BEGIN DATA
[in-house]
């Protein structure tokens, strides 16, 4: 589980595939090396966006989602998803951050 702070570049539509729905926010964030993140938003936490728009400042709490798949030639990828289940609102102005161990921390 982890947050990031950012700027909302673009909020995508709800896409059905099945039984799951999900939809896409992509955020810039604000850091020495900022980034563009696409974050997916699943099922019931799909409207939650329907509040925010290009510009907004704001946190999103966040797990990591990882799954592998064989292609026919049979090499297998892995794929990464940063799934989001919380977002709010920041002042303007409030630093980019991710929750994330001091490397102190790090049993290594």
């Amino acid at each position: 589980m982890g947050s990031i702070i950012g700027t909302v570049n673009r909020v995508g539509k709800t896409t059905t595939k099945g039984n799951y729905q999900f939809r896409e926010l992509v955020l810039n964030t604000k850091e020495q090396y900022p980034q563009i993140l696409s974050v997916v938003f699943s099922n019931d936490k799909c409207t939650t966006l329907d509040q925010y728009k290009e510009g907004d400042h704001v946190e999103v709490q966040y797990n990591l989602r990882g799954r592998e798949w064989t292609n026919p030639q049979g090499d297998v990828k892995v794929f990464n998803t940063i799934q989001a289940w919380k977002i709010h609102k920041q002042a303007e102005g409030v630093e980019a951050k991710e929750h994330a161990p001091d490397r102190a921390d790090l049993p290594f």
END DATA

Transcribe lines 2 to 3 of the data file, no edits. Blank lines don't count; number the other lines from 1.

């Protein structure tokens, strides 16, 4: 589980595939090396966006989602998803951050 702070570049539509729905926010964030993140938003936490728009400042709490798949030639990828289940609102102005161990921390 982890947050990031950012700027909302673009909020995508709800896409059905099945039984799951999900939809896409992509955020810039604000850091020495900022980034563009696409974050997916699943099922019931799909409207939650329907509040925010290009510009907004704001946190999103966040797990990591990882799954592998064989292609026919049979090499297998892995794929990464940063799934989001919380977002709010920041002042303007409030630093980019991710929750994330001091490397102190790090049993290594």
């Amino acid at each position: 589980m982890g947050s990031i702070i950012g700027t909302v570049n673009r909020v995508g539509k709800t896409t059905t595939k099945g039984n799951y729905q999900f939809r896409e926010l992509v955020l810039n964030t604000k850091e020495q090396y900022p980034q563009i993140l696409s974050v997916v938003f699943s099922n019931d936490k799909c409207t939650t966006l329907d509040q925010y728009k290009e510009g907004d400042h704001v946190e999103v709490q966040y797990n990591l989602r990882g799954r592998e798949w064989t292609n026919p030639q049979g090499d297998v990828k892995v794929f990464n998803t940063i799934q989001a289940w919380k977002i709010h609102k920041q002042a303007e102005g409030v630093e980019a951050k991710e929750h994330a161990p001091d490397r102190a921390d790090l049993p290594f």